Our readers know of Tony Koryban. He always has an interesting take or two on thermal engineering and on the topic of fans in thermal management he’s not silent. Tony received this question in his mailbag on fan use and it’s an age old question:
Which is better, mounting a fan at the inlet of my chassis so it pushes the air in, or at the outlet, so it draws the air out?
from Quandary, Minnesota
What’s your guess? Or what’s your standard practice? Let’s give Tony a chance to answer by clicking to his answer at this link here: Tony Koryban Mailbag Archives
…. and don’t forget, you can see Tony in person, at Cooling Zone 2010
Posted in Fan
Tagged air flow, Fan
Fans, or other air movers, are a critical part of any system level thermal management solution. There are cases where a fan is not preferred, such as in medical equipment (see our earlier post on that topic here), some military applications and in some consumer applications. And, fans do present the unwanted chance of mechanical failure being introduced into a system.
In a white paper written by ebmpapst, they note that:
Fans create a flow of air, which they can then force through equipment that needs cooling. The necessary output is determined from the flow rate and the required static pressure. If the airflow through the equipment is restricted to any great extent by built-in components or bends and junctions, then this will lead to a loss of pressure; the fan will try to compensate for this by an increase in the static pressure, though the fan will have to work harder than in free air operation. The characteristic curve of the fan gives precise information about the flow rate at specific static pressures.
Understanding these curves is critical and ebmpapst has a good, introductory white paper to help you understand them. You can get your copy of their quick and useful read by clicking: Fan Curves and Optimum Operating Points.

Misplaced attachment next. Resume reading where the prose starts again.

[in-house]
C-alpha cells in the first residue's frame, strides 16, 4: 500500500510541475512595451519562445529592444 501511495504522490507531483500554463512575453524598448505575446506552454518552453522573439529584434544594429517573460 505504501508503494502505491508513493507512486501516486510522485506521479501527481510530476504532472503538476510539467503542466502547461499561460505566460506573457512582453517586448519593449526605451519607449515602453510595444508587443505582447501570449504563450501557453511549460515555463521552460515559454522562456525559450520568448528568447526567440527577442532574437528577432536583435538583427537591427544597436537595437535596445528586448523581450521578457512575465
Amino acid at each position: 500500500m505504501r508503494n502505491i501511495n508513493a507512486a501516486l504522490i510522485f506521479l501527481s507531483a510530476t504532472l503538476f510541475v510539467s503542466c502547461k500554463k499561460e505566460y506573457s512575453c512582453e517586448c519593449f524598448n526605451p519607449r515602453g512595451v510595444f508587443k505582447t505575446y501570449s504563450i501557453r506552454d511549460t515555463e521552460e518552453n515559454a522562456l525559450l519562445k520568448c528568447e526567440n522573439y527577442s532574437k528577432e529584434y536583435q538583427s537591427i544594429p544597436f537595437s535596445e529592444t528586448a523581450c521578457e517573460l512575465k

ATS, Inc. is announcing a new “on-demand” webinar from our thermal engineering team, “Methodologies for Fan Characterization”. This webinar is ready for download and listening 24 hours day from the ATS web site.
Topics covered include:
- What are the fan types and points of application?
- Understanding how fans operate and the effect of bypass flow on their operation
- Fan selection
- Fan assemblies and their implementation
- Use of fan laws for sizing
- Managing acoustic noise
- Fan characterization
To take part in this webinar, just click to our site to reach the webinar at: Methodologies for Fan Characterization
While heat sinks do a terrific job of moving heat from a hot chip, cool air (or another moving liquid) is very helpful to move that heat off the chip and out of the system. Individual fans are one way to approach this problem. Another is by use of a fan tray.
A fan tray is an array of fans put together in a removable tray of some kind. There are various types and configurations based on whether you need to move air for a computer server, telecomm central office equipment or medical equipment. Fan trays are very helpful in developing a system level thermal management solution.
While on the surface of it, a fan tray appears to be no more than a number of fans placed in a frame there is actually quite a bit more there. From the kinds of fans, to the circuitry used to control them, fan trays are really an air moving system that, when engineered right, can bring real benefit.
ATS’s Thermal white paper will give you a basic sense for what’s involved, so click to it at our site now, “How to use fan trays in electronic enclosures; an ATS Thermal Labs “how to” white paper.